By 2010, Voyetra Turtle Beach’s rapid growth made it challenging for Carmine and Fred to manage the day to day operations while still maintaining the fast pace of product innovation required to stay ahead of the competition. To help transition the entrepreneurial team into a more formal framework for accelerated growth, they partnered with the Stripes Group, a private equity firm based in NYC. Stripes helped build a management team and financial infrastructure that allowed the company to evolve into a larger enterprise.
In late 2012, with new management in place and his successful headphone designs firmly entrenched in the marketplace, Carmine was finally able to retire after leading the company for nearly 40 years. In 2014, Stripes changed the name to Turtle Beach Corporation and transitioned to a public company which now trades on the NASDAQ as HEAR. Turtle Beach Corporation continues to sell a wide variety of gaming headsets, many of which are based on Carmine’s original designs and patents.
Patents by Carmine Bonanno[edit | edit source]
4,468,999 Programmable Synthesizer (Voyetra Eight Patent)
4,580,479 Guitar Controller
4,630,520 Guitar Controller for a Music Synthesizer
4,702,141 Guitar Controller for a Music Synthesizer
4,730,530 Guitar Controller Pickup
D293,589 Guitar Controller for Music Synthesizer
8,498,426 Headphone System for Computer Gaming
10,695,668B2 Headphone System for Computer Gaming
8,879,751 Gaming Headset with Programmable Audio Paths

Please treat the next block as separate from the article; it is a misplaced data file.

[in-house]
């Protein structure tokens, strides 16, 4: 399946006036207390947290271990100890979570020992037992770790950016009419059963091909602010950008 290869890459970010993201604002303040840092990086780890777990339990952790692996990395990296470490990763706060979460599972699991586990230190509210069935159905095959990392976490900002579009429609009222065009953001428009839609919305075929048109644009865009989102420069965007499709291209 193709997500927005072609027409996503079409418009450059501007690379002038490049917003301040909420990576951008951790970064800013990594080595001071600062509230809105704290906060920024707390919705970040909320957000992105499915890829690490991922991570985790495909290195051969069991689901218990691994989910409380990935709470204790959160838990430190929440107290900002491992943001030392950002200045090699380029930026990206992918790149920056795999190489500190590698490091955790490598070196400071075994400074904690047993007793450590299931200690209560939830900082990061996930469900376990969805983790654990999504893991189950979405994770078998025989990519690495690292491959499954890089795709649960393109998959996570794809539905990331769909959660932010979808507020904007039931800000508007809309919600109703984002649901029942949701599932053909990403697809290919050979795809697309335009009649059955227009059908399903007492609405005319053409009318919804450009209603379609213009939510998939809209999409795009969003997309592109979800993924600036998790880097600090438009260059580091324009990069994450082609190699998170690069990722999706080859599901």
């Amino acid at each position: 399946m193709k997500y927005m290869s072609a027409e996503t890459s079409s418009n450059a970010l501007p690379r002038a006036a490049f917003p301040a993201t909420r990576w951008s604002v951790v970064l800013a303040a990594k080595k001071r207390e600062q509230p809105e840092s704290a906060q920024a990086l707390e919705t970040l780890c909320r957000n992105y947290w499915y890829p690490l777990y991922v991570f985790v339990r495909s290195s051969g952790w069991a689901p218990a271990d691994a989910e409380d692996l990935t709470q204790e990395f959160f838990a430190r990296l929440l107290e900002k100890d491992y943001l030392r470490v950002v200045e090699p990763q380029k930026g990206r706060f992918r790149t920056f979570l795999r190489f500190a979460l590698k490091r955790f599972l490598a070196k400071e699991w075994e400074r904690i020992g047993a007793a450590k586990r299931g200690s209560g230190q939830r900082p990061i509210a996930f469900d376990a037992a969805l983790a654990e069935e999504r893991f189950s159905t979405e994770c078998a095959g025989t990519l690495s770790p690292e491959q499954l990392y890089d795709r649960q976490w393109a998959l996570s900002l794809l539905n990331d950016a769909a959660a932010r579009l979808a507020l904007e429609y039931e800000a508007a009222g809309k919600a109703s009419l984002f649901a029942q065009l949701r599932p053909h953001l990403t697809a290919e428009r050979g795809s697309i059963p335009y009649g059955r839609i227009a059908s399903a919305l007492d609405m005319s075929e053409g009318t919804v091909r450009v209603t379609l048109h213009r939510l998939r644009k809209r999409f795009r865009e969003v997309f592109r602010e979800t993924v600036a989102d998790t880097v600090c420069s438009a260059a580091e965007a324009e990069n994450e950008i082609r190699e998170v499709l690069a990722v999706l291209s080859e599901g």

9,380,373B2 Gaming Headset with Programmable Audio Paths
2018/0302712A1 Dual-radio gaming headset
10,653,950B2 Independent game and chat volume control
D556,683S1 Audio/video adaptor
10,756,691 Automatic volume control for combined game and chat audio
Products designed by Carmine Bonanno[edit | edit source]
Electronic Music Synthesizers and Related
1976: Cat & Kitten synthesizers
1978: Cat SRM synthesizer
1979: Catstick synthesizer controller
1980: Cat SRM II synthesizer
1981: Voyetra Eight Polyphonic Synthesizer and VPK-5 keyboard
1982: Touch bass MIDI synthesizer controller
1985: MIDI Guitar synthesizer controller
1986: OP-4000/4001 MIDI interfaces
1989: V-22/V24/V-24S MIDI interfaces
Sound Cards and Audio Hardware (1997 – 2005)
Daytona sound card
Montego Series sound cards
Montego DDL sound card
Santa Cruz DSP-powered sound card
Catalina sound card
Malibu sound card
Riviera sound card
AudioTron Network Audio Player
Audio Advantage USB Interfaces (Micro, Amigo, Elite)
Ear Force Gaming Headsets (2007 – 2012)
X1, X11, X12, X13 – First XBOX gaming headset to integrate chat and game sound
X2 – First wireless XBOX gaming headset
X3, X31, X32 – First RF wireless XBOX gaming headset
X4, X41, X42 – First Dolby Surround Sound wireless XBOX gaming headset
PX5, PX51, XP500, XP510 – First Programmable wireless gaming headsets
P11, P21, PX11, PX21, PX22, PX31 – Playstation headsets
XP7 – Multi-platform Programmable headset for gaming tournaments
TM1 – Tournament Gaming mixer
DSS, DSS2 - Dolby Processors for gaming headsets